“The Road to Dignity by 2030:” Secretary General Ban Ki-Moon’s Analysis of the Development of the Post-2015 Agenda

December 28,2014
By Chris Vincent, Sr. Director, Congressional Relations/International Affairs, Habitat for Humanity International

UN Secretary General Ban Ki-Moon released his much anticipated Synthesis Report on the Post-2015 Agenda, entitled “The Road to Dignity by 2030: Ending Poverty, Transforming All Lives and Protecting the Planet” on December 4, 2014. The report was intended to integrate all inputs into the Post-2015 Agenda thus far, including proposals, discussions, and expert consultations that have taken place over the course of the last two years, into one comprehensive and succinct report. Prior to the Synthesis Report, the Open Working Group’s (OWG) Proposal for Sustainable Development Goals, released in June of 2014, had set the stage for Post-2015 discussions, and it was expected that the Secretary General’s Synthesis Report would weigh in on the 17 goals and 169 targets laid out in the OWG’s proposal, which is substantially more than the 8 goals of the current Millennium Development Goals.  See the previous blog post on the OWG’s “zero draft” report.

Over the past three years, Habitat for Humanity International has been working relentlessly to ensure that housing is included in the Post-2015 Agenda In regards to the Synthesis Report, the biggest concern for housing advocates was that goal 11, “Make cities and human settlements inclusive, safe, resilient and sustainable” and specifically target 11.1 “By 2030, ensure access for all to adequate, safe and affordable housing and basic services and upgrade slums” remain in the Post-2015 Agenda.

In his report, the Secretary General did not take aim at the goals proposed by the OWG, but rather noted on “the possibility to maintain the 17 goals and rearrange them in a focused and concise manner that enables the necessary global awareness and implementation at the country level.” He proposed grouping the goals into six essential elements; dignity; people; prosperity; planet; justice; and partnership. By maintaining the OWG’s goals and targets, he preserved other priorities for Habitat including how secure land rights reduce poverty and benefit women.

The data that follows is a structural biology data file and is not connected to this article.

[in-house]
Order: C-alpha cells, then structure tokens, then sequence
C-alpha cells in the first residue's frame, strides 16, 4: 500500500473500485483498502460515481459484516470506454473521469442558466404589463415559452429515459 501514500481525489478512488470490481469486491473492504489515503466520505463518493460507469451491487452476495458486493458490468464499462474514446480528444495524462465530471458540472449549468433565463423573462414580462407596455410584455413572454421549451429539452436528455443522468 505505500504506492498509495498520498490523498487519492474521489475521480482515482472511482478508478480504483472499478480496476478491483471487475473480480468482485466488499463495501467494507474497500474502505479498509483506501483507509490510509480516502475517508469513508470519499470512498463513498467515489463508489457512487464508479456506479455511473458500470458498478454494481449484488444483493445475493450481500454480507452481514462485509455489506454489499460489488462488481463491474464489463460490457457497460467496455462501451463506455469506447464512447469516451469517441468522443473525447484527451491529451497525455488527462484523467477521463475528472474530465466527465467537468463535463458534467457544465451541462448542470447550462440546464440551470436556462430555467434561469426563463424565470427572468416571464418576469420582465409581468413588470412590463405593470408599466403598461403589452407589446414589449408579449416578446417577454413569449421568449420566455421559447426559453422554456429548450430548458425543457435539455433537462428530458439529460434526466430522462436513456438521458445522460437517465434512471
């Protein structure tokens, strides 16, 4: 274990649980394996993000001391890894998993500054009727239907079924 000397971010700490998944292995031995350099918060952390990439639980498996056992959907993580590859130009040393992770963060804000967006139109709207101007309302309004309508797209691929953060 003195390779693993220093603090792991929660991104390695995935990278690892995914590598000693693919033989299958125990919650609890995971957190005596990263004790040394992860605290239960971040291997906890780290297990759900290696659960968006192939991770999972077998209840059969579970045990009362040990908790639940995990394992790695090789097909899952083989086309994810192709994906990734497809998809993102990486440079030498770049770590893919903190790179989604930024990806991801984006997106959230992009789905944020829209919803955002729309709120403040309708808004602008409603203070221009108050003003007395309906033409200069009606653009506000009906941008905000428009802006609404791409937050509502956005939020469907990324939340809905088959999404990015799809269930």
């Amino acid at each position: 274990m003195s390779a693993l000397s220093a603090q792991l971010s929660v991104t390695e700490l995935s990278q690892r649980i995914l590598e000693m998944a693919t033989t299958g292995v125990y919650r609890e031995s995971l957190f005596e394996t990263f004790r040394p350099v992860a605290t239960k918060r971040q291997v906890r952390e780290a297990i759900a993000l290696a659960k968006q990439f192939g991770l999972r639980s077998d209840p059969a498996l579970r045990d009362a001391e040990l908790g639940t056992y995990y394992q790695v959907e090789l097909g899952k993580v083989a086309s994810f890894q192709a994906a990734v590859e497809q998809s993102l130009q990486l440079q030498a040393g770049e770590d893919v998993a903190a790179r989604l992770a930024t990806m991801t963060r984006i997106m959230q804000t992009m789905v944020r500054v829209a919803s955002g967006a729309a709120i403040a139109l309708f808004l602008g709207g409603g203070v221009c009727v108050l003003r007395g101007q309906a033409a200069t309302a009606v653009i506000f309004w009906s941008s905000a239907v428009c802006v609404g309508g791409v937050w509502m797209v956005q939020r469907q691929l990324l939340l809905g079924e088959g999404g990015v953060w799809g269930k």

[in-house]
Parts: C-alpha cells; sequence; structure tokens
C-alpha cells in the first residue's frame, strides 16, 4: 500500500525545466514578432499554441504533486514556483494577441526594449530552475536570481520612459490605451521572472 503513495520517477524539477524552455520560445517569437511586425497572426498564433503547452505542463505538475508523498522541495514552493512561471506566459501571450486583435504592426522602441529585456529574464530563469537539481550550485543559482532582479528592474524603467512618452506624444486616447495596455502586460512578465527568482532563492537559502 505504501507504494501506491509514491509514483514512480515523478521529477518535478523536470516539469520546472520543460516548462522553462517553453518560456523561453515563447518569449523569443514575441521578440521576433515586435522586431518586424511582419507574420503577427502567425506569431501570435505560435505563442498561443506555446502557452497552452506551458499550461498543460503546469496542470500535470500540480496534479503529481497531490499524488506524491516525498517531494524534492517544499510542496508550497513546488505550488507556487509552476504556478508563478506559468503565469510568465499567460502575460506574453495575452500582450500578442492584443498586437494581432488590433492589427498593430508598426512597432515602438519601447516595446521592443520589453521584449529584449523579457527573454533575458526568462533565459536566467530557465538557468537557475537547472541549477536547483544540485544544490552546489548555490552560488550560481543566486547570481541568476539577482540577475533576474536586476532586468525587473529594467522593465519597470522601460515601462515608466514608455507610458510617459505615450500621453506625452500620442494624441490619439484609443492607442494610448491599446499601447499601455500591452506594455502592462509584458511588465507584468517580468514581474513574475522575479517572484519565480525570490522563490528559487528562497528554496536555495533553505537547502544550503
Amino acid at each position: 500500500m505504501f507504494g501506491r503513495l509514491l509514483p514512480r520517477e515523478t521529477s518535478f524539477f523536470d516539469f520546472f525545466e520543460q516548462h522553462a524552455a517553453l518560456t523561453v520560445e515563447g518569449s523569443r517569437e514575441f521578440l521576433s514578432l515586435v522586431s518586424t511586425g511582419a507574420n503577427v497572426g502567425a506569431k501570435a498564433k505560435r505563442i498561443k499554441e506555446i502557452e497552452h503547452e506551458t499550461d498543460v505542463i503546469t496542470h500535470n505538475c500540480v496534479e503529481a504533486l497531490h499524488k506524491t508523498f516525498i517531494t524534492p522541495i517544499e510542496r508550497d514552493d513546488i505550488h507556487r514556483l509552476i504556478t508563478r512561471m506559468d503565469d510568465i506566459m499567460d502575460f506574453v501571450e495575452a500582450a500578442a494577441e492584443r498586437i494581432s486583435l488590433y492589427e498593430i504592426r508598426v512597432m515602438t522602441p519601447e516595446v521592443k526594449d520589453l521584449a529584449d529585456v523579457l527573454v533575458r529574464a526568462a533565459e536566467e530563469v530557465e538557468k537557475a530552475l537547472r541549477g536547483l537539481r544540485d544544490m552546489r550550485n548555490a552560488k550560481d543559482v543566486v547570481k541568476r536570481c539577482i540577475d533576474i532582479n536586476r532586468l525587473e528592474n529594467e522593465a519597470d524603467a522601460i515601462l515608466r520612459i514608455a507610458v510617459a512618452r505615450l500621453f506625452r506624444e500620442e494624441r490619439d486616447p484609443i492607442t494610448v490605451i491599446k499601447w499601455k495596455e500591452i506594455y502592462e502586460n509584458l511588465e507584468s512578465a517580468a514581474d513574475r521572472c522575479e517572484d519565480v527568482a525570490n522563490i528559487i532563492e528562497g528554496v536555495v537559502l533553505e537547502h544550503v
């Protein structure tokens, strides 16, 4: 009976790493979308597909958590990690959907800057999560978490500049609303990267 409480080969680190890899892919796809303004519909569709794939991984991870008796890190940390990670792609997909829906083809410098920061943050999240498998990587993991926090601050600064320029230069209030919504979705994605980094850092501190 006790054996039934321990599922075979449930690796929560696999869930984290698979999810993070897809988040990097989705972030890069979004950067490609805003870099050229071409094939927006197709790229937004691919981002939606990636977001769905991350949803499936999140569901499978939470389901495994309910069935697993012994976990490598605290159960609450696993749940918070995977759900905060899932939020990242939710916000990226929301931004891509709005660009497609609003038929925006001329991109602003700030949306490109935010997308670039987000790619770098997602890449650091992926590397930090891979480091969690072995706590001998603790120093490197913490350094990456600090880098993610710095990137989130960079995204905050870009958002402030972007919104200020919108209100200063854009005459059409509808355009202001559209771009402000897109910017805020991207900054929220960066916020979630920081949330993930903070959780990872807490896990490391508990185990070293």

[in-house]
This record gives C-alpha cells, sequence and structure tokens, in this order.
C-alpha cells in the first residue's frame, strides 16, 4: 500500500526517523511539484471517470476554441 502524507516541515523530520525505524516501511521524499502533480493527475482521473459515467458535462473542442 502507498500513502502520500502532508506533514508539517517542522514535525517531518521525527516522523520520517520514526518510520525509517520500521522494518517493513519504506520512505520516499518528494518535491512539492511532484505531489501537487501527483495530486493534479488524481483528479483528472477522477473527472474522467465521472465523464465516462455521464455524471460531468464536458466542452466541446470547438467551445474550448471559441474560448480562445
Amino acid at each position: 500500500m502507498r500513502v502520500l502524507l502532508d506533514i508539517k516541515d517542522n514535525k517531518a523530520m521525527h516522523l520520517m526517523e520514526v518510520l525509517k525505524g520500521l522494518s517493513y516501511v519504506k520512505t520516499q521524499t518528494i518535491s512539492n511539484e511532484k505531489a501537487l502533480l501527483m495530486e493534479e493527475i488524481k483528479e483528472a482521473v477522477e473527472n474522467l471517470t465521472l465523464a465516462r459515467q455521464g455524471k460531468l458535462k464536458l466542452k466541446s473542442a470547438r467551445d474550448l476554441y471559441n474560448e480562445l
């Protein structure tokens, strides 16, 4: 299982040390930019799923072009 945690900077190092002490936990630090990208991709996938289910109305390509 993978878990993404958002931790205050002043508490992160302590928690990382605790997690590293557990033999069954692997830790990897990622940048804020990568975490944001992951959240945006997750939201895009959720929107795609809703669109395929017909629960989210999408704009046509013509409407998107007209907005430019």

The proposed six elements are designed to facilitate discussions moving forward and create a framework for the complex agenda, although it’s unclear if these six elements will appear in the final Agenda and what, if any, their impact will be on the Sustainable Development Goals. The report indicates that “sustainable cities and human settlements” could be grouped under “prosperity”, which the Secretary General defines as “to grow a strong, inclusive, and transformative society.” Housing advocates will continue to track whether or not the six essential elements have any impact on the SDGs, specifically Goal 11. The report also included sections regarding financing and implementing the SDGs.

Now that the Secretary General has presented his input, member-state negotiations will commence in January 2015. Until September 2015 when the new Agenda is adopted, countries will continue to negotiate the 17 goals and 169 targets of the OWG Proposal. While housing has remained in the Agenda thus far under Goal 11.1, there will undoubtedly be discussions of narrowing or prioritizing the goals, and we must ensure that housing remains a priority. These member state negotiations will be a crucial time for housing advocates and the work we do over the next 9 months could determine our ability to influence poverty housing for years to come.

Learn more about Habitat for Humanity’s work on the Post-2015 Agenda.

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